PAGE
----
Dynamic splitting

Separate code when dynamic import are used. This is the best option for single page applications. Having different modules for different routes in your SPA is an example of this.

Do I even need code splitting?

This is one of many times when you hear me say it depends (I am a consultant after all πŸ˜‰). If your app has many routes with isolated functionality and heavily uses frameworks and libraries, this answer is most probably YES.

However, it is up to you to decide whether you need it or not by your own understanding of your app structure and code.

Import wisely

If you use npm or other package management systems for your dependencies, then you will have a lot of extra and unneeded files in your buid folder.

When using a framework or a library, make sure you investigate wether they have separate modules you can import and if yes, only import what you need.

For instance, let's assume you are using underscore, but only use groupBy, shuffle, and partition. Most people import the whole library like this:

import * as _ from 'underscore'
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Instead of this, you could just import what you need:

import {
} from 'underscore'
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This way you only bring what your need and the bundlers will take care of the rest for you. Your total package size and as a result your page load time will decrease.

Throttling and debounce

Ok, enough about the size, let's see where else we can improve our performance.

Many times you have to add an event listener to do something, like listening to page scroll. Then we forget that the listener fires every time the event is triggered.

window.addEventListener('scroll', function() {
  console.log('page scrolled')
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In the above example, the message is printed into console whenever you scroll. Imagine you have some heavy operation in that callback function, this would turn into a big performance bottleneck.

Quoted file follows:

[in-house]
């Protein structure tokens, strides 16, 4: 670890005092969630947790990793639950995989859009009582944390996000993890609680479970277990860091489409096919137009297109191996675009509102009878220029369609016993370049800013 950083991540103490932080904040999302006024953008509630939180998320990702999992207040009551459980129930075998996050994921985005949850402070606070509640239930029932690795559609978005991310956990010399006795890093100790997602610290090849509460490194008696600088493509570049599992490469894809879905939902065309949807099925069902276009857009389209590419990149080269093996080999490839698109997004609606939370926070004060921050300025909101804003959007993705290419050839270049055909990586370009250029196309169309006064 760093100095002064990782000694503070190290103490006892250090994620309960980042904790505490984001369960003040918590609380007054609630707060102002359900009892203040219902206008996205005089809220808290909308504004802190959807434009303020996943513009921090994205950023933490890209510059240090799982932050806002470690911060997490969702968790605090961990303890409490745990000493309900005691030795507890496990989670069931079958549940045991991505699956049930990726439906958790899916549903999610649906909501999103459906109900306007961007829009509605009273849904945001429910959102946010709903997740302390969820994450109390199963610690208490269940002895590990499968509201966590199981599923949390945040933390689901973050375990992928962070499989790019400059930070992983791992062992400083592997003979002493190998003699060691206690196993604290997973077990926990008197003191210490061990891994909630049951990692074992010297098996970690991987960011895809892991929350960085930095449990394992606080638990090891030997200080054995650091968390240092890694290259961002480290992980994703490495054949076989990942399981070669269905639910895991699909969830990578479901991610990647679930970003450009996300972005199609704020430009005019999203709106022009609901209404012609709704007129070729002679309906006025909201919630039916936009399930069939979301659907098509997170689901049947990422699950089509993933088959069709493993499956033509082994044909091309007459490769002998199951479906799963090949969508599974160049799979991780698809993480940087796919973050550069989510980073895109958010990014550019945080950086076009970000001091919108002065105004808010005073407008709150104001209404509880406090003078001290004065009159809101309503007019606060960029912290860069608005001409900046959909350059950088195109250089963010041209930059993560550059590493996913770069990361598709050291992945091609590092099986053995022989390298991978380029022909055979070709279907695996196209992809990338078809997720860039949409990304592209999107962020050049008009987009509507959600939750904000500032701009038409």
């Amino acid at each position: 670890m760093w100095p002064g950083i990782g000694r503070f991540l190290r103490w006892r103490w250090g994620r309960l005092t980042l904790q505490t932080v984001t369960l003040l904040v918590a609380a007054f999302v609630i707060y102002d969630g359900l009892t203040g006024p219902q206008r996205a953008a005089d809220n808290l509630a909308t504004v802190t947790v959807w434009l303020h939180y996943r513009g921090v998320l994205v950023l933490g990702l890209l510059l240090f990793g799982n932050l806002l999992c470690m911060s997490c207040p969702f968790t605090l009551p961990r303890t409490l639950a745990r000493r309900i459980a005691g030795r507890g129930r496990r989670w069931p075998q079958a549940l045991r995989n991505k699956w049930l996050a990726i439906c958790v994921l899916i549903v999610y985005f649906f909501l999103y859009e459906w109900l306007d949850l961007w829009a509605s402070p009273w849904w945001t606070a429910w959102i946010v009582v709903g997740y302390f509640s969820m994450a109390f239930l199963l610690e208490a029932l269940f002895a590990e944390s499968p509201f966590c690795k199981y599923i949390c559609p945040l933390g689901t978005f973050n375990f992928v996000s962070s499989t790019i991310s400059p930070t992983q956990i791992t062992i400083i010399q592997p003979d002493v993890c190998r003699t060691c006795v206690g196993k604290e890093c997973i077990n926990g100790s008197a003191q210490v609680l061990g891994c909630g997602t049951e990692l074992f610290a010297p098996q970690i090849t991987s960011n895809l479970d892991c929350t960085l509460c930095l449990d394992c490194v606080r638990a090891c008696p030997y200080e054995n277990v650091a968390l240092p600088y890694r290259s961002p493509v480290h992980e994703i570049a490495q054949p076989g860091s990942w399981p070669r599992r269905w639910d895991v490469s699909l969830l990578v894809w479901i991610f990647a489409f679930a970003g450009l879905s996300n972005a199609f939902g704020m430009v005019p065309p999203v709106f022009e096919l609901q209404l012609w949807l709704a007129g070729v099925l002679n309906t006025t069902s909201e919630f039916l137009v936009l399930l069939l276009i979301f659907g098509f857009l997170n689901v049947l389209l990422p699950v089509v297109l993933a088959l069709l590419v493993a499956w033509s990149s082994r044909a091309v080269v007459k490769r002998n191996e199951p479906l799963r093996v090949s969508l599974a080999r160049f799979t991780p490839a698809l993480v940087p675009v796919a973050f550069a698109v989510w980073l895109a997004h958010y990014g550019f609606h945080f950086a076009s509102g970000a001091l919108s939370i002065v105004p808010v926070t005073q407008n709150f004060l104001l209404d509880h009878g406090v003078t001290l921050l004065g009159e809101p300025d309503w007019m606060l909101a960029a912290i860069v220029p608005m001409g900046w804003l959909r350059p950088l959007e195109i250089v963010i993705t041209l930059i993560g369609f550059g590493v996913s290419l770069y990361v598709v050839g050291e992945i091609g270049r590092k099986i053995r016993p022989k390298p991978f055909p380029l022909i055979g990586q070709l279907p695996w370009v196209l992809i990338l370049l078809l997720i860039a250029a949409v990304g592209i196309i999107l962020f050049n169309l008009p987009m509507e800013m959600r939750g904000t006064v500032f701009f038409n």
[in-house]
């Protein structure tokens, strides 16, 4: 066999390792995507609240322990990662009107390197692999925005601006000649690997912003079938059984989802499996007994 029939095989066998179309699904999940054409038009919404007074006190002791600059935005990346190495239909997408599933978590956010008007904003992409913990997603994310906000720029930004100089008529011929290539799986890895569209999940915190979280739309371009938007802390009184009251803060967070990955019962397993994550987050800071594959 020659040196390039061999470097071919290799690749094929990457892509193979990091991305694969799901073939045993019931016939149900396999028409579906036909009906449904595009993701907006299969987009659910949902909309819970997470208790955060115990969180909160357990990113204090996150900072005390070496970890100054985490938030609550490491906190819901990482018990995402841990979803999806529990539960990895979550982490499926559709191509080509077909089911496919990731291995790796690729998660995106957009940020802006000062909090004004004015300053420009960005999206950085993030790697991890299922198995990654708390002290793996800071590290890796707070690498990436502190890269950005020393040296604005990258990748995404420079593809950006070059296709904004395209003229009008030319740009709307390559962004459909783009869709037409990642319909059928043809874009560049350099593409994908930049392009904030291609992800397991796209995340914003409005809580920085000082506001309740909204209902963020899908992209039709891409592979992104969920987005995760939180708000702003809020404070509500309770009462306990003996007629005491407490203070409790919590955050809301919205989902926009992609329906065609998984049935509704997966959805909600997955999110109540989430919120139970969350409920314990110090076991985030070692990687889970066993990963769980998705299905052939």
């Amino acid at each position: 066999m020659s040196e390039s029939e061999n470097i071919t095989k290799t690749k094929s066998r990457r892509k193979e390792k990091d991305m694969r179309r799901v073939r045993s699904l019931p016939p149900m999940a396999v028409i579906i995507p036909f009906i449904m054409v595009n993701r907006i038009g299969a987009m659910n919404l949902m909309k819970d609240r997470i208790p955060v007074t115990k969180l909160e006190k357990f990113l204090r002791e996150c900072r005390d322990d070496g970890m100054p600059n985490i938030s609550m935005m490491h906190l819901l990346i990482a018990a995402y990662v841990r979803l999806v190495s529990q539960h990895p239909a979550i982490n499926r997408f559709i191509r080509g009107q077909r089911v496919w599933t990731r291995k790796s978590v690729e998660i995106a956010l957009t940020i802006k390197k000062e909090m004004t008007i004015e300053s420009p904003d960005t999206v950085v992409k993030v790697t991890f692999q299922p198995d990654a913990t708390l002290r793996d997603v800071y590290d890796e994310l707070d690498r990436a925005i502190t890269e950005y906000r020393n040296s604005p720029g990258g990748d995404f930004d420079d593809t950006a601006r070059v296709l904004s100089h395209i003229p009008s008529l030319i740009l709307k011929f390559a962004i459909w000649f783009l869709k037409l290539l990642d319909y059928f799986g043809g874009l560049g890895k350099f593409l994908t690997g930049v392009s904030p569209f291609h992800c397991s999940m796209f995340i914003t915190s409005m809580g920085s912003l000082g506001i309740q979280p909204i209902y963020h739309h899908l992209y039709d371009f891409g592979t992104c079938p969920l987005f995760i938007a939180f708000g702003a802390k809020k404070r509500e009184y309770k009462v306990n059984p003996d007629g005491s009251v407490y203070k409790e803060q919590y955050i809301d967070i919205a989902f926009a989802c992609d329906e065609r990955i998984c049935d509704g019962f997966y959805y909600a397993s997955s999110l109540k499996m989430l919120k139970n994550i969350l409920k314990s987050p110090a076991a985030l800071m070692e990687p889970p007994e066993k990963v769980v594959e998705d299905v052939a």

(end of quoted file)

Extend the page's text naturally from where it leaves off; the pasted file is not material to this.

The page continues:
If you can't remove that event listener and use a different approach, then you can use either debounce or throttle to alleviate the situation.


This feature enforces a function call to not happen until some time has passed since it's last call. For example, call the function if 100 millisecond has passed from it's last call.

Look at this implementation from underscore:

const debounce = (func, delay) => {
  let inDebounce
  return function() {
    const context = this
    const args = arguments
    inDebounce = setTimeout(
      () => func.apply(context, args),
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Now we can debounce our event listener for every 100 millisecond:

var efficientScrollListener = debounce(
  function() {
    console.log('page scrolled')

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Throttling is similar to debounce but different since it will enforce the maximum number of times a function can be called over a period of time. For example execute this function once every 100 millisecond.

Here is a simple implementation:

const throttle = (func, limit) => {
  let inThrottle
  return function() {
    const args = arguments
    const context = this
    if (!inThrottle) {
      func.apply(context, args)
      inThrottle = true
        () => (inThrottle = false),
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Now we can throttle our scroll event listener:

var efficientScrollListener = throttle(
  function() {
    console.log('page scrolled')

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So what

I hope I have given you enough information on just some of the areas you can focus to improve your applications performance when using JavaScript. If you would like to have other topics covered please comment below and I will add them here or in another post.

And as always don't forget to share the ❀️.

Top comments (1)

jacobmparis profile image
Jacob Paris

HTTP/2's massive speed increase is the reason that β€” albeit counter-intuitively β€” HTTPS is faster than HTTP.

While technically one could run HTTP/2 without SSL, almost no browsers support it.